Directions

  1. Get the pickles ready: Gently wash the cucumbers. Place the garlic, dill weed, grape leaves, peppercorns, horseradish and chili pepper flakes in a 1-gallon crock.
  2. Fill the crock: Tightly pack the cucumbers in the crock, placing larger cucumbers at the bottom. Combine the water and salt to make brine and pour over the cucumbers. Put a plate or other weight on top of the cucumbers and add brine to completely submerge all of the ingredients. Cover the crock with a towel held in place with a rubber band.
  3. Time to ferment: In a few days, fermentation will begin. Bubbling can last anywhere from 2-4 weeks, depending on the temperature. When bubbling has ceased, sample a cucumber. If it has not pickled through to the center, give them some more time. When they are fully pickled, transfer to fridge for storage. (A half-sour pickle will still be raw and crunchy in the center.)

*Gut Girl Note: This recipe can also be made in two 2-liter jars—simply divide the seasonings between them.

Heal Your Gut! My Dill Pickles recipe is just one of many ways to prepare fresh ingredients that will assist in maintaining a healthy gut flora. If you want more information, check out my free Daily Gut-Healing Checklist

Essential Sauerkraut Recipe

When I talk to most people about fermentation, they often associate it with sauerkraut. That’s because sauerkraut is the “gateway” ferment for those first entering the probiotic world. Of course, there are countless recipes, but if you’re just getting started, my Essential Sauerkraut recipe is the ultimate beginner go-to. For those with more experience, this is a basic recipe that’s always good to have on hand.

Yes, you can buy sauerkraut at the grocery store, but it’s healthier, cheaper and more fun to make at home. And all you really need are 2 ingredients: cabbage and salt. Once you become more confident in your fermenting skills, you can add in a variety of veggies and aromatics. Some of my favourites are onions, carrots, garlic and ginger. You can even make your kraut seasonal by incorporating sliced radish in spring and summer and shredded root vegetables in fall and winter.

If you haven’t had the best experiences with cabbage, like maybe you’ve only ever had it boiled (ack!), rest assured sauerkraut is way more appetizing. In fact, naturally-forming lactobacillus transforms ordinary cabbage into a salty and tart condiment that packs a nutritional punch. What are those nutritional benefits, you ask?

Sauerkraut:
•    Helps boost your immune system
•    Aids in digestion
•    Repairs the gut
•    Decreases inflammation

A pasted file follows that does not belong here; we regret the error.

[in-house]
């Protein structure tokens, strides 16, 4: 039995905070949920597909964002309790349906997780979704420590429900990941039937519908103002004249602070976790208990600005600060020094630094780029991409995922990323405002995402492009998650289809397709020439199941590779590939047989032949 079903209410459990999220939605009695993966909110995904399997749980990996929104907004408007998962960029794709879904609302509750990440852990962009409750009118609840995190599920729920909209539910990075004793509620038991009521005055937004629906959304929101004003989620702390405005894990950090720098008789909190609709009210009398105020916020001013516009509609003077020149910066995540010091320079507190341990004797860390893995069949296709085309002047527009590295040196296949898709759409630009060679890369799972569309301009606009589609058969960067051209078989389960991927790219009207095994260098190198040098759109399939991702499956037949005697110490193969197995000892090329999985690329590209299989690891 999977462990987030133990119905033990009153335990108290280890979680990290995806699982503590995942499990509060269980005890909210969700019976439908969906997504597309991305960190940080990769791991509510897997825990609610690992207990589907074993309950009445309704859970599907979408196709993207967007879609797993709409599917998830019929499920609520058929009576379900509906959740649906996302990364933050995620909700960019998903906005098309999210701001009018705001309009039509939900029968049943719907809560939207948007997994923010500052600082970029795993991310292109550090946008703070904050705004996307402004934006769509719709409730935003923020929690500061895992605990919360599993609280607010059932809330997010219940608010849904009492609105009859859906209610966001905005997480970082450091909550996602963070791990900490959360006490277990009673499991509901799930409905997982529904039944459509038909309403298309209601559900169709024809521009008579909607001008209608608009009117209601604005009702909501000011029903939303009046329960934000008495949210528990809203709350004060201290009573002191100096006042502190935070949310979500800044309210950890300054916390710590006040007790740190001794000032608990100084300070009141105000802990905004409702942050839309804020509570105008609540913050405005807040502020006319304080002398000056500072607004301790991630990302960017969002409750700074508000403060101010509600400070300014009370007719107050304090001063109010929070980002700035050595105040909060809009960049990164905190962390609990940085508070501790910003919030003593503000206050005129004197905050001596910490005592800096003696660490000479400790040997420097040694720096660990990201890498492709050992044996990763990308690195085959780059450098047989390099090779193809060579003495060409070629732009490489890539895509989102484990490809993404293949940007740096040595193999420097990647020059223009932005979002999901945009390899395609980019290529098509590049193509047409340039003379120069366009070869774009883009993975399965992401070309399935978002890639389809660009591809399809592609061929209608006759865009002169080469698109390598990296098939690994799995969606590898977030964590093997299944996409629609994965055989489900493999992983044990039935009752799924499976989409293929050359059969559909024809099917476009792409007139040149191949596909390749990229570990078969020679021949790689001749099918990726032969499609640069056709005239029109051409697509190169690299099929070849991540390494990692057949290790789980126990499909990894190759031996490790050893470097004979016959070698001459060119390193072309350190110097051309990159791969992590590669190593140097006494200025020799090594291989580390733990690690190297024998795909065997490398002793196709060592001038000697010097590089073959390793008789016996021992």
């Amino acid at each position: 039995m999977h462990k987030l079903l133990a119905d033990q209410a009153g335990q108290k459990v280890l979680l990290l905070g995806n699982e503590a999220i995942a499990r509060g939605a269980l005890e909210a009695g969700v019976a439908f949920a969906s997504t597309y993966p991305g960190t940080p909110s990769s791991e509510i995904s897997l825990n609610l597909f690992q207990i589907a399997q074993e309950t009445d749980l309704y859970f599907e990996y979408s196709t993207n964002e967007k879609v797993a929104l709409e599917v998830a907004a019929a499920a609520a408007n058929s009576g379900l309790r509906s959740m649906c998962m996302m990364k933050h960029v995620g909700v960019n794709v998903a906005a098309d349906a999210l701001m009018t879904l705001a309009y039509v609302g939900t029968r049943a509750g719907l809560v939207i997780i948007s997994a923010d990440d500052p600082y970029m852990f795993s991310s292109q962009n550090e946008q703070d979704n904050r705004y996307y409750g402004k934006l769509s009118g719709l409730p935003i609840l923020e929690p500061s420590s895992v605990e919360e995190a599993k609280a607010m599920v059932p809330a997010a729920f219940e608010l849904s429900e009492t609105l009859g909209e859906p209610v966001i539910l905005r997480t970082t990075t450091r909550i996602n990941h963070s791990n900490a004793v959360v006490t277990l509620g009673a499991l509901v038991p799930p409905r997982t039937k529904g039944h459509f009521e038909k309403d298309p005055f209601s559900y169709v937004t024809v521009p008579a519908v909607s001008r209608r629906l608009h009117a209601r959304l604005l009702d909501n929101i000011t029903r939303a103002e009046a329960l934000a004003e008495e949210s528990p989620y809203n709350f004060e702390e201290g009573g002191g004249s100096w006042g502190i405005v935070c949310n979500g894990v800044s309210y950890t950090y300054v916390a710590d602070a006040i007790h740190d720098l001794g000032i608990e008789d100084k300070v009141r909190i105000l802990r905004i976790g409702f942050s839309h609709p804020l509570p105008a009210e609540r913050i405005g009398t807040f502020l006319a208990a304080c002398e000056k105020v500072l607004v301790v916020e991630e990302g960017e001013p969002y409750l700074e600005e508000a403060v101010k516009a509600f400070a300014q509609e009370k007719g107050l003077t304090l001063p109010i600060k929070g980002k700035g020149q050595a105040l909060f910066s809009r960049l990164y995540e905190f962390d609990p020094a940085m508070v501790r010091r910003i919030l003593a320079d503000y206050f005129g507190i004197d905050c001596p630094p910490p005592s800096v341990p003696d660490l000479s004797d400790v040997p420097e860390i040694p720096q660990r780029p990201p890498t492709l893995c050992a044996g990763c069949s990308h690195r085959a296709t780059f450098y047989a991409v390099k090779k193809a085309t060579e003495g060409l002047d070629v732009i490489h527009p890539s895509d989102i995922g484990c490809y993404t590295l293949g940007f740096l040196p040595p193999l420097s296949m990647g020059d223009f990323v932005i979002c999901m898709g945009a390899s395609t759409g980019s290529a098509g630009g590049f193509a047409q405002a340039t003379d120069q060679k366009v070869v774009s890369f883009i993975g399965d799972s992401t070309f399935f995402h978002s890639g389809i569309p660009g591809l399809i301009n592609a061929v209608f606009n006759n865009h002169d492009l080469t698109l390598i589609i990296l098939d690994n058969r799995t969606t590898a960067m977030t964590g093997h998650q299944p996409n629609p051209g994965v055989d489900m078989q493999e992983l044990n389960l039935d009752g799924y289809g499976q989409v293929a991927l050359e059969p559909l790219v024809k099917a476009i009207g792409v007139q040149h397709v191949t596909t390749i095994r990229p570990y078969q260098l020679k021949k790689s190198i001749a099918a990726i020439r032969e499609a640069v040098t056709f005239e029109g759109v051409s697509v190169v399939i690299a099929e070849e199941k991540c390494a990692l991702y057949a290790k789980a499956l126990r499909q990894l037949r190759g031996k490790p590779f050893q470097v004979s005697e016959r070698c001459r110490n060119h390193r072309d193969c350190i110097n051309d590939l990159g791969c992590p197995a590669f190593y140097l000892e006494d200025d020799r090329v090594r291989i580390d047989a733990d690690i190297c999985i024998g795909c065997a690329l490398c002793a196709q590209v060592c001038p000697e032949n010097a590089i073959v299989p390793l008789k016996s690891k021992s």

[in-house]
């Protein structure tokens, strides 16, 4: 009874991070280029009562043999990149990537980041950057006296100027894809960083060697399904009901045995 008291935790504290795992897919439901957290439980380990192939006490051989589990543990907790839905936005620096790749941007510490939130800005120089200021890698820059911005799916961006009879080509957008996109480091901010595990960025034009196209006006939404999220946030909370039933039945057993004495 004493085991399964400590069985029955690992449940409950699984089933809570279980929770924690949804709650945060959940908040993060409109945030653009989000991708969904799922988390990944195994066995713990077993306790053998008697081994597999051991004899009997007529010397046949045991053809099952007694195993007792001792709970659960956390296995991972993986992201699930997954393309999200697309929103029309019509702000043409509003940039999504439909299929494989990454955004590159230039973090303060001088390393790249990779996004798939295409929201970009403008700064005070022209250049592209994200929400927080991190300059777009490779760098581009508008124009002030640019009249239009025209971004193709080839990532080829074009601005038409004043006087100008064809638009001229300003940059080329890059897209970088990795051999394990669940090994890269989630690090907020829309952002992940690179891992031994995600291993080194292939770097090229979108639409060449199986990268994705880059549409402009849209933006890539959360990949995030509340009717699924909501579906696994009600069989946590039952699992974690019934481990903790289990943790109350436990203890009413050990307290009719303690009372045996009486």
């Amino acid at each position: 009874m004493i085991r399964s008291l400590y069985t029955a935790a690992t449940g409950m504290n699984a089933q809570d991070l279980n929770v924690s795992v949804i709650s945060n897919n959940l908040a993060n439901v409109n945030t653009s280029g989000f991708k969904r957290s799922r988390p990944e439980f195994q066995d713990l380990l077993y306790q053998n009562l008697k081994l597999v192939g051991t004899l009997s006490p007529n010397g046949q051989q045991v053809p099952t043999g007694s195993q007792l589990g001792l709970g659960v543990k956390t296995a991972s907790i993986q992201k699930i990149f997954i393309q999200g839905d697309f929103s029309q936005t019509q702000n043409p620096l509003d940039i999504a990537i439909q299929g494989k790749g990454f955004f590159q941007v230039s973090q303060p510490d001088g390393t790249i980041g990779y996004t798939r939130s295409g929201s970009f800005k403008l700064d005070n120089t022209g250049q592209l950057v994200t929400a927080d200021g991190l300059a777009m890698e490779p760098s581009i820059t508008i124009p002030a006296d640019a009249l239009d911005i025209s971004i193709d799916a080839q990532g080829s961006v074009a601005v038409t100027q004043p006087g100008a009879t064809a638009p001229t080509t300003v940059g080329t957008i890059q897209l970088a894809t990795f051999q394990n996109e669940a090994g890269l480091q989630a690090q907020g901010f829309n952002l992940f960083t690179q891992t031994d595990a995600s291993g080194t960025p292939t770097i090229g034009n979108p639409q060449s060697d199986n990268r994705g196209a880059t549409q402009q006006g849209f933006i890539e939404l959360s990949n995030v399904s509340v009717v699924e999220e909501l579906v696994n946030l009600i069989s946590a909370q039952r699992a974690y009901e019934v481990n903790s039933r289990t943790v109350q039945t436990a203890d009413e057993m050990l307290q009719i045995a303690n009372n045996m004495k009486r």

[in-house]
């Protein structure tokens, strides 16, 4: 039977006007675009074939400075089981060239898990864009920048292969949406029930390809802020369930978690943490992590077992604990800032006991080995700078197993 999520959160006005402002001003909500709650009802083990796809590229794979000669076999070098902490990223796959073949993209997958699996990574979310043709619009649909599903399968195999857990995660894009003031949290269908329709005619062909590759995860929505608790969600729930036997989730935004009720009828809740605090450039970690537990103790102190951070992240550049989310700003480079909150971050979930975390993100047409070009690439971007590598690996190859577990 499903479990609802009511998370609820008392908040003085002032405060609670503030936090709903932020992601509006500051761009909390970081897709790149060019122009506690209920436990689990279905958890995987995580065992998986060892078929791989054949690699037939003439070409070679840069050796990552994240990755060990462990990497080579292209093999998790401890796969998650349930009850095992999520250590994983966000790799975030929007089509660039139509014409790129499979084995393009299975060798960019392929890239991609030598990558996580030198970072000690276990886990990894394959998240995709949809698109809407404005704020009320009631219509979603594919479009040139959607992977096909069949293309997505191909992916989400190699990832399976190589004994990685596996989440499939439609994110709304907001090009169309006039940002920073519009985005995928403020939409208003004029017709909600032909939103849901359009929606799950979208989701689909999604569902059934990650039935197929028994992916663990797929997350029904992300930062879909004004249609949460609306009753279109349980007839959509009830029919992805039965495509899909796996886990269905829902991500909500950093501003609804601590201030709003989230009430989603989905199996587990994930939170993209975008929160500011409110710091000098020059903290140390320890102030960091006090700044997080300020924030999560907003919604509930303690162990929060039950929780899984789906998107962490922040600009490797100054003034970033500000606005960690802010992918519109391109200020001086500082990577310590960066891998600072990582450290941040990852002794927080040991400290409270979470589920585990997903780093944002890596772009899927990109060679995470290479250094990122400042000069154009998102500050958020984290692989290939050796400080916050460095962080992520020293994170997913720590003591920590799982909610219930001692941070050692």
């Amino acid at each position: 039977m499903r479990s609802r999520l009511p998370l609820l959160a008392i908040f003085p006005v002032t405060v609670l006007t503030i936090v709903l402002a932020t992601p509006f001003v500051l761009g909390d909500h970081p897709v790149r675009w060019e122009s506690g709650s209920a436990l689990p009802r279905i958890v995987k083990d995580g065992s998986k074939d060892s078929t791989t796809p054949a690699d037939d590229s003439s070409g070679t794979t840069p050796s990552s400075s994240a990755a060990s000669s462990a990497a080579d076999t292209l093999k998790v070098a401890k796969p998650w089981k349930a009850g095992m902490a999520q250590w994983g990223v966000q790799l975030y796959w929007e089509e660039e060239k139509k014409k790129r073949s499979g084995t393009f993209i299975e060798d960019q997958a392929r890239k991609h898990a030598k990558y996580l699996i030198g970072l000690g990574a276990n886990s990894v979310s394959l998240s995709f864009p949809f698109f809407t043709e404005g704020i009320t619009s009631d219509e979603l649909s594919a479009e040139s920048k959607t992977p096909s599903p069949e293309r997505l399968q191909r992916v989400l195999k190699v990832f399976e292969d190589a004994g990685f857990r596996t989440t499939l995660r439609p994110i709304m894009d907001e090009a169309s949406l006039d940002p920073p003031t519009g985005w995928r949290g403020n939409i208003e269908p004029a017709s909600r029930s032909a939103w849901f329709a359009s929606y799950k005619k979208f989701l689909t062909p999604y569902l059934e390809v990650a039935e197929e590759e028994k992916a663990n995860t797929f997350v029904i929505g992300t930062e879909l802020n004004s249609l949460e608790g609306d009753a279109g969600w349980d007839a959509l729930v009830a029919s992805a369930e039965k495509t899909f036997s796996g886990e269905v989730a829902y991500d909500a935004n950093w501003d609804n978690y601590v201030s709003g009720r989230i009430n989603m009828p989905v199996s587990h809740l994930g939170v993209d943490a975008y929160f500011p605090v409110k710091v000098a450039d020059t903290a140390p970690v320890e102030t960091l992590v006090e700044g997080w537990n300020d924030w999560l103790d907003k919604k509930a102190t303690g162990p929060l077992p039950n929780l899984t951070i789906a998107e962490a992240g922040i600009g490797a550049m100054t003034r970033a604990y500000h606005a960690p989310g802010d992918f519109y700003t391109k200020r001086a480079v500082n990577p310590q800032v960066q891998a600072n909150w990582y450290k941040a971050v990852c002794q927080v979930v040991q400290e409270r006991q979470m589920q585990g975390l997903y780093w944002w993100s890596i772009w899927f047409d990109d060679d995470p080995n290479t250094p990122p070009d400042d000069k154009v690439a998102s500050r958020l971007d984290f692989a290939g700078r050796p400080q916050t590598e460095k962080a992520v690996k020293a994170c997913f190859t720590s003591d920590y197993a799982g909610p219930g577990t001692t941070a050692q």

•    Fights illnesses and allergies

Plus, cabbage is low in fat, yet high in fibre, antioxidants, vitamins, minerals… I could really go on all day, but let’s get to the recipe!

Essential Sauerkraut 

Ingredients
1 head of cabbage
Sea salt

Equipment
Wide-mouth jar or fermentation crock

Directions

  1. Chop or grate the cabbage, keeping the pieces relatively even in size.
  2. Transfer to a large bowl and sprinkle with sea salt. I recommend about 3 Tbsp. of salt per 5 lbs. of cabbage, but taste as you go. If the cabbage tastes like a potato chip, and you can’t stop at just one, then you have added the perfect amount.
  3. Using your hands, massage the salt into the cabbage, which will create liquid (aka brine). This can take about 15-20 min.
  4. Place the cabbage into a sterilized glass jar or fermentation crock. Add in all of the brine. 
  5. Using your fist or tamper, push all the cabbage below the liquid, getting all the air bubbles out. 
  6. If the brine does not rise above the cabbage, you can add a little salt water (1 tsp. salt in 1 cup filtered water). However, I’d prefer to wait 24 hours to see if more natural brine is produced. 
  7. Seal the jar or follow manufacture's instructions for using your crock. Leave the jar or crock in a cool, dry place and check the kraut every day or two. Don’t be afraid to give it a taste. You can enjoy in 3 days or, for a stronger product, 2-3 weeks. 
  8. When it has the right amount of tang for you, put it into your fridge and enjoy.

I encourage everyone dealing with any type of gut discomfort to give this recipe a try. If you’re interested in learning more about digestive health and living a more beautiful, vibrant life, sign up for a FREE phone session today!